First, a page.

We managed to find ourselves some cheap tickets into Costa Rica. My friend and horticultural mentor, Dave Janas, had taken a job at the Wilson Botanical Garden in San Vito. I could not think of a better person to introduce us to the flora and fauna of this region. With our flights set we now had something to day dream about for the next few months. 

In no time at all the day had arrived. We hopped on a plane in Buffalo, NY and in less than half a day we had landed in San Jose, Costa Rica. All we had were our backpacks and some cash. No matter how much you read and prepare there is always going to be some culture shock. This was especially true in my case. I had been to Portugal as a kid, though I hardly remember most of it. Other than Canada and the Caribbean, I have not traveled much outside of the country. I was ready for something new and challenging but very little sleep and my almost non-existent grasp on Spanish made the first few hours a bit trying. After an awkward cab ride from the airport in San Jose to our hostel in Alajuela, I needed to regroup a bit. 

After a small nap, I was ready to get my bearings. It was time to explore Alajuela a bit. We decided to grab some food and see what the parks were like in town. Getting around town proved to be a slow process - not because of transportation or any sort of infrastructure but because every garden was teaming with plants I have either never seen before or only encountered in the indoor section of a nursery or botanical garden. Poinsettias and palms were obvious favorites. They decorated most open lots. There were also a handful of mango trees dotting the city scape. When we finally arrived at the park, I could barely contain myself. 

It wasn't very big but it was packed. The ground was trampled as well. It was obvious that this was quite a popular place. Most of what was growing there were various palms and each palm was adorned with its fair share of tillandsias. It didn't take long for my ever-present search image to locate a few orchids as well. At this point you may be asking "what species?!" and to that I will say that I haven't the slightest idea. I was quickly realizing just how out of my element I was. Other than some of the more obvious plants that decorate houses and offices up north, most of what I was seeing was completely new to me. This was going to be an exciting trip. Never in my life have I been this ignorant to the plants and animals around me. If this is how the dense urban centers were going to be, I could hardly wait to run off into a real rainforest. That leg of the adventure was to begin at dawn the next day.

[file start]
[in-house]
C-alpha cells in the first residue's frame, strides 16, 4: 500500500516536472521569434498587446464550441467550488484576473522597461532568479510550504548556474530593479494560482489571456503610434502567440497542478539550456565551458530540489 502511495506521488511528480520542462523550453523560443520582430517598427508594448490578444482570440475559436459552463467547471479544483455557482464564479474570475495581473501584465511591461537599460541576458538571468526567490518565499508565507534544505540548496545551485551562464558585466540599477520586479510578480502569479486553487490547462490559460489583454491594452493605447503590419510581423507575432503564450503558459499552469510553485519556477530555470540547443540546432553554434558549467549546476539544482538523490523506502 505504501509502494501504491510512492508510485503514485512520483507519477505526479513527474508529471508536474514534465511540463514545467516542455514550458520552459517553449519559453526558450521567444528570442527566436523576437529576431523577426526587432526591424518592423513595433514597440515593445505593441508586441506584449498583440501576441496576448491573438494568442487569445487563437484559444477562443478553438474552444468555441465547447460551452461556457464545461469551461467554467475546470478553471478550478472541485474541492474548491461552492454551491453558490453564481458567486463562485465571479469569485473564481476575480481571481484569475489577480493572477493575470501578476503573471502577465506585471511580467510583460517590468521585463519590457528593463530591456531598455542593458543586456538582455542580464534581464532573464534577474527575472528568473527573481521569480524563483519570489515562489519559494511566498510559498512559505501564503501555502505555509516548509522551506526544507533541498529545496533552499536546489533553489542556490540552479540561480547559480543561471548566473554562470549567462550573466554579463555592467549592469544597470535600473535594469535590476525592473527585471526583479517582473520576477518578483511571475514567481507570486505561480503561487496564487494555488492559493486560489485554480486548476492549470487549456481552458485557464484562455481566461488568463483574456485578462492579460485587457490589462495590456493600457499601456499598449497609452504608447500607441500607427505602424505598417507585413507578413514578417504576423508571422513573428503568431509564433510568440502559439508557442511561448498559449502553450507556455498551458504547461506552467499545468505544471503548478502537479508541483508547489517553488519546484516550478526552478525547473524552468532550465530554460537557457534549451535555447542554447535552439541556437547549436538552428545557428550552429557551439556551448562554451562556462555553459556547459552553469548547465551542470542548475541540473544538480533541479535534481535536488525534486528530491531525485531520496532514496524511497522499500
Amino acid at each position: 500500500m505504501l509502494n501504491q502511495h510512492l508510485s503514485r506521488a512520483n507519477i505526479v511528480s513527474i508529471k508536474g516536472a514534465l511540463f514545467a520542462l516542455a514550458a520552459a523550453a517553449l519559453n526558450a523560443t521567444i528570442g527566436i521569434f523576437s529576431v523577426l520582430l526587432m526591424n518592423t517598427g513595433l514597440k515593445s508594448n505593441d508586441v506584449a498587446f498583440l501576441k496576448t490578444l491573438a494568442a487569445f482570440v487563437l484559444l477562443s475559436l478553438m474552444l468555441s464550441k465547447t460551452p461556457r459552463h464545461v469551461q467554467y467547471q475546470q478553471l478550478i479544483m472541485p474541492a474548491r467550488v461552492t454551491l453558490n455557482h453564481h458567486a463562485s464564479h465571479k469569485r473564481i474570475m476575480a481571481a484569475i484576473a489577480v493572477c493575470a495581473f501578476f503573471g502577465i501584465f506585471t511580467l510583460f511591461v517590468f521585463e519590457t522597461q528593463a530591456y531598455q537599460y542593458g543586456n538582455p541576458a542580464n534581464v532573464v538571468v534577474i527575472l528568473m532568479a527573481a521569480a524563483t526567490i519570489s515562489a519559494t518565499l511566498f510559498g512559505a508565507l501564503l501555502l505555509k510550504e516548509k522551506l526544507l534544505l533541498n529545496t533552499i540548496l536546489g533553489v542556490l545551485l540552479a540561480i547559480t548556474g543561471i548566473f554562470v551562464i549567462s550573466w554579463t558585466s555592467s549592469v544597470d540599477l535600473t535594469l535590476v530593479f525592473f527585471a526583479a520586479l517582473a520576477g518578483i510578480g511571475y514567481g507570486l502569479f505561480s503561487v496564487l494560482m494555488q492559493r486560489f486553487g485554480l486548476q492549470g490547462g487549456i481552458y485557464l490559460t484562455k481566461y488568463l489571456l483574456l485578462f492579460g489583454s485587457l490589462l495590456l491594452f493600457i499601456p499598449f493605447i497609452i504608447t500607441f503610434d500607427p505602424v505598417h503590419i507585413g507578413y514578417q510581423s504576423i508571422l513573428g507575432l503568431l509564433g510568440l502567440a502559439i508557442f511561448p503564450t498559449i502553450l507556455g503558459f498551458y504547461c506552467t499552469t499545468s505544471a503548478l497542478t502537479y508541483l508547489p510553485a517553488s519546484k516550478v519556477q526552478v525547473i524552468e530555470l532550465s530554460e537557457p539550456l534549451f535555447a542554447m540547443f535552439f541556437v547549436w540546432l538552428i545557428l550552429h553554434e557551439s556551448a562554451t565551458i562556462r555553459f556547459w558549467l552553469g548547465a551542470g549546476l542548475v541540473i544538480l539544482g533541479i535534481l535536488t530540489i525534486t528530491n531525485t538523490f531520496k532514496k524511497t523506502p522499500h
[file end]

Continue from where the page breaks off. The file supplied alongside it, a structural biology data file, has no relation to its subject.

We found a fruit vendor and grabbed some dinner for the evening. It consisted of some granadilla (Passiflora ligularis) and rambutans (Nephelium lappaceum). We sat on a bench and ate all the while a pair of crimson-fronted parakeets were loudly tending to something inside a hole in a dead palm. I had finally done it. I was finally about to explore one of these tropical wonderlands.

An Orchid Invader With an Interesting Ecology


Orchids are notoriously finicky about where they will grow. The family with which they belong (Orchidaceae) may be the most diverse plant family in the world. Because of this massive diversity, orchids have become quite specialized plants. Orchids hedge their reproductive success on production of millions upon millions of tiny, wind-blown seeds. With seeds so tiny there is not much room left to equip them with food in the form of nutrient packed endosperm (the stuff you are eating when you eat coconut) and thus orchid seeds rely on specific species of fungi in order to germinate. Some orchids take this relationship to the extreme but that is a post for another day. Because of all this specialization, orchids are a pretty vulnerable group of plants. Most species are threatened because of poaching and habitat loss and many are endangered. This is why coming across the plant I am writing about may seem shocking.